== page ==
Electronic Thesis and Dissertation Repository

Thesis Format

Integrated Article


Doctor of Philosophy


Medical Biophysics


Menon, Ravi S.


Classical models of brain organization have often considered the brain to be made up of a mosaic of patches that are demarcated by discrete boundaries, often defined histologically. In contrast, emerging views have pointed towards an alternative paradigm – referred to as gradients – by conceptualizing brain organization as sets of organizational axes that characterizes spatial variation of differing connectivity principles over the extent of a region. Such organizational axes provide a well-suited framework for elucidating underpinnings of brain connectivity and has garnered widespread attention across various domains of neuroimaging. This work seeks to explore various applications of gradient estimation techniques, in combination with resting-state functional connectivity data, across the fields of basic, comparative, and clinical neuroscience.

First, gradient estimation was performed on resting-state functional connectivity (RSFC) patterns of the primary somatosensory cortex to unveil a secondary organizational axis that spans the region’s anterior-posterior axis, akin to circuitry fundamental to sensory cortical information processing. Second, gradient techniques were used in a cross-species comparison study to unify connectivity principles of humans and marmosets by mapping them simultaneously onto a set of organizational axes. In doing so, this provided a systematic framework to compare the functional architecture of both species, facilitating novel insight of a well-integrated default-mode network in humans, compared to marmosets. Third, connectivity gradients, along with a myriad of other resting-state fMRI features were used to explore the implications of focal lesion pathophysiology on functional organization of the thalamus in individuals with Multiple Sclerosis. A lack of focal changes to resting-state related features was observed suggesting the limited role of focal thalamic lesions to functional organization in MS.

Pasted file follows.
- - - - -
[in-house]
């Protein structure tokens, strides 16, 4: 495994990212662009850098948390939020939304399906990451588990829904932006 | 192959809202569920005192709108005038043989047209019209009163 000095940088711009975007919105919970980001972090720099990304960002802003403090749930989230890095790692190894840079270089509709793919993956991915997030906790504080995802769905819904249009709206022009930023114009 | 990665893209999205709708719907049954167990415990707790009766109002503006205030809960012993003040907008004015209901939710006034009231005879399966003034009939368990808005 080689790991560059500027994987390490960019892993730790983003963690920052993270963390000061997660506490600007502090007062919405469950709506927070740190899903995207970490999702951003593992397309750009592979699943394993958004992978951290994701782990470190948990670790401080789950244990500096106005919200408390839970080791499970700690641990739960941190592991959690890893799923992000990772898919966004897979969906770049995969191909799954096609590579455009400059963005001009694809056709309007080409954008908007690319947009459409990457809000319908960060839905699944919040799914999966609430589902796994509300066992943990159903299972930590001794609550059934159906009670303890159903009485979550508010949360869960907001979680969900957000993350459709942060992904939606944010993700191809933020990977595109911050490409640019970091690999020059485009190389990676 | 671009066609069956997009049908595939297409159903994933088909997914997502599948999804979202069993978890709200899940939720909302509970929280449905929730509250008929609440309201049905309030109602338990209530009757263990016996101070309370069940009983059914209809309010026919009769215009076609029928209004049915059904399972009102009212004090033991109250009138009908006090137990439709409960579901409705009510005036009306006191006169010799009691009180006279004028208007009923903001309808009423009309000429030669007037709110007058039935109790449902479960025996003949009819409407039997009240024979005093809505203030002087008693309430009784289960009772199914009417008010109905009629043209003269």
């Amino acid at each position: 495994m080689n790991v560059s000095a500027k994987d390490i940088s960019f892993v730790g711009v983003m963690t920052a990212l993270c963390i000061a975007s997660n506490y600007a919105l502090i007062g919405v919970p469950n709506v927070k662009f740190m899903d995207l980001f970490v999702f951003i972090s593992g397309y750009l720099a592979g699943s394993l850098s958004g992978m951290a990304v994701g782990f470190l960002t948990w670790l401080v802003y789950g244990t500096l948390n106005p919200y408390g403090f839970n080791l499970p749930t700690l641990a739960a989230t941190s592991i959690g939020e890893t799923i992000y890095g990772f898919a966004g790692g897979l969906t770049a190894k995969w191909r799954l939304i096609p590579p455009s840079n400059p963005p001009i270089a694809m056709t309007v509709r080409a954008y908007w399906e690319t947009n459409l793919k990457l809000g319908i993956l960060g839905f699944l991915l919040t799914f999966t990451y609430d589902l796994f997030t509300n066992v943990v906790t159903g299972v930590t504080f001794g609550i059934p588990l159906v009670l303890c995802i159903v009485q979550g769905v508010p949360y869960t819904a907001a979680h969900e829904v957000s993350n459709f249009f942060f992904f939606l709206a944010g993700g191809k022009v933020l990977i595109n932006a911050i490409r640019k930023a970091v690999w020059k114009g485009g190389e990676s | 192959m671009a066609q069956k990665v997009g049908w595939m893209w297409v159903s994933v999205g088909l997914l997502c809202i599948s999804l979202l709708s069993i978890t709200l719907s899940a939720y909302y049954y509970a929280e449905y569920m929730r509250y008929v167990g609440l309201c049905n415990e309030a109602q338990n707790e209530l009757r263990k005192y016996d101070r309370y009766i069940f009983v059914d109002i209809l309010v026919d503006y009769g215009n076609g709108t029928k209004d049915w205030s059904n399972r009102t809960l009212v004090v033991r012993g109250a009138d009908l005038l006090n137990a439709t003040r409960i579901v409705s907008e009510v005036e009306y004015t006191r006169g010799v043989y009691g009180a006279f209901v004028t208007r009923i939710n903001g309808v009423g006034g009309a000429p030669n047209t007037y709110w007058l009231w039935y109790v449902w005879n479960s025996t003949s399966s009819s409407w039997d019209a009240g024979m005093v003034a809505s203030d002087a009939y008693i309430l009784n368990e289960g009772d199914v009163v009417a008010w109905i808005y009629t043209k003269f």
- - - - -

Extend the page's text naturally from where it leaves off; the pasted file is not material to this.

Together, these different avenues of research highlight the capacity for a gradient-centric view in neuroimaging to provide profound insights into brain organization, and its utility across the applications of basic, comparative, and clinical neuroscience.

Summary for Lay Audience

Brain structure maps have typically been described by a set of areas separated by borders, much like countries on the globe. In this manner, brain mapping may overlook more subtle details of the brain – analogous to detailing a country’s cities and neighbourhoods – that are equally important for understanding how brain functions arise. Towards this latter goal, the notion of gradients has been proposed as a way to reveal more nuanced details of the brain. Gradients in brain organization have emerged as a powerful approach for studying different fields of imaging neuroscience. In this thesis, gradients are broadly applied to study finer-grained connectional principles of the brain in domains of basic, comparative, and clinical neuroscience.

The first chapter applies gradients to the primary somatosensory cortex (S1) of the brain, revealing detailed connections that reflect the classical notion of information processing within this brain region. Additionally, this connectivity gradient demonstrated excellent correspondence to S1’s structural properties, which previously have gone underappreciated. Collectively, this insight provides a way to link local brain structure and connectivity properties within S1 to one another, providing a principled approach for studying their interplay in clinical populations.

The second chapter uses gradients to systematically compare the human and marmoset brain. In doing so, differences in default-mode network brain organization were revealed. Given the importance of marmosets as a preclinical animal model, this difference may provide fundamental insights towards the limitations of the marmoset as an animal model for studying cognitive function, for which the default-mode network is thought to play a critical role in.

The third chapter uses gradients (in addition to other approaches) to provide a simplified view of neuronal and connectivity principles in the human thalamus following neural degeneration – specifically from Multiple Sclerosis lesions. No obvious qualitative disruptions of thalamic organization were observed when using a myriad of approaches. This may suggest that lesions in the thalamus do not play a substantial role in mediating thalamic reorganization in Multiple Sclerosis.

Overall, this thesis demonstrates the wide use of gradients to study brain organization across various applications of imaging neuroscience. This demonstrates the collective versatility and receptiveness of gradients as a general investigative tool for studying brain mapping.